Go Chuck Yourself burger at Holy Chuck

I present to you the show stopper: the Go Chuck Yourself burger.  They pile up 6 burgers with 6 slices of cheese, toss on a bunch of bacon and caramelized onions and sandwich it with three grilled cheese sandwiches. Yeah, not for the faint or weak of heart.

 Two Go Chuck Yourself burgers at Holy Chuck

As I brought the burgers to the table, I thought “how will Stella be able to eat one of these?” Stella’s roughly half the size of me and the burger is approximately the size of her head. I wondered: what would Darwin say about what we were about to eat?

Go Chuck Yourself burger at Holy Chuck (Toronto's largest burger)

I could barely hold it in my hands.

Go Chuck Yourself burger at Holy Chuck (Toronto's largest burger)

If my parents ever read this blog, they’d probably disown me.  With Robin’s help, I managed to handily eat the burger. Flavour-wise, the burger is excellent. The patties are juicy and full of flavour.  I really didn’t have a problem eating such a ridiculous quantity of food. It was incredibly tasty from start to finish. I find that most burgers are over-salted or overcooked – not at Holy Chuck. Even through this tangled mess of bacon and bun, I could still taste the ground steak that’s used to make the patties.  I was drinking a Nutella and salted caramel milkshake (probably the best shake in Toronto) to help wash the food down.  It goes without saying that, the following morning, I had to skip breakfast.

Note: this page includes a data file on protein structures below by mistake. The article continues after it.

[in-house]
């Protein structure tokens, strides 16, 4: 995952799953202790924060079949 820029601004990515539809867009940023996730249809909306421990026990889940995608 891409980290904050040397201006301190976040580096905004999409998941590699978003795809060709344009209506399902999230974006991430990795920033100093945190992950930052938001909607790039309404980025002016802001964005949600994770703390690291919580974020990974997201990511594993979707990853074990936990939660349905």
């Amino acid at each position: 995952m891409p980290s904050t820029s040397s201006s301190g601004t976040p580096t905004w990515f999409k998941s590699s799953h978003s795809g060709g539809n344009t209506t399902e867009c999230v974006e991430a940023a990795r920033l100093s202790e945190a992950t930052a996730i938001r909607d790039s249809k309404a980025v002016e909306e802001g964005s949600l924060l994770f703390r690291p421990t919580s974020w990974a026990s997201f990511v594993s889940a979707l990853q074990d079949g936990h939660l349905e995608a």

Holy Chuck Burgers
1450 Yonge St
Toronto, ON M4T 1Y7


Photos by Robin, text by Richard

The Fuzz Box

4 May

My donair experience is can be describes as being hazy, at best – once as a post-bar drunken snack in Halifax and once as a post-bar drunken snack in Antwerp. When The Fuzz Box opened up a few weeks ago, I finally had my opportunity to taste a donair while sober! Strike that off my bucket list!

Either there are a lot of ex-pats from the east coast or Toronto’s been lacking good donairs, because The Fuzz Box is selling out of its donairs nightly.  The best way to avoid disappointment? Head there for lunch, like I did. There were tables available and the wait was short. The owner, Neil Dominey, greeted me when I entered and his politeness confirmed that, yes, this is a real east coast restaurant. I ordered the Nova Scotian donair (small $4.99/regular $5.99/super 1/4 lb donair $8.99) and seriously contemplated ordering the fried pepperoni ($4.99).

Fried pepperoni at The Fuzz Box in Toronto

Neil brought me the pepperoni to sample while I waited for my donair.  I was too hungry to grab my camera, so I took a picture of the fried pepperoni with my phone. Sorry. 😦

Fried pepperoni is a Lipitor-sponsored hot crack for the soul. As its name implies, you are eating bites of pepperoni that are fried to a medium crisp that you can then dunk into home-made honey mustard sauce. Need I say more? For the record: they disappeared within a minute.

When the donair arrived, I graciously thanked the chef and sped back home (I was starving and the fried pepperoni only made me hungrier).  To keep my donair experiences consistent, I poured myself a beer.

Nova Scotian Donair from The Fuzz Box in Toronto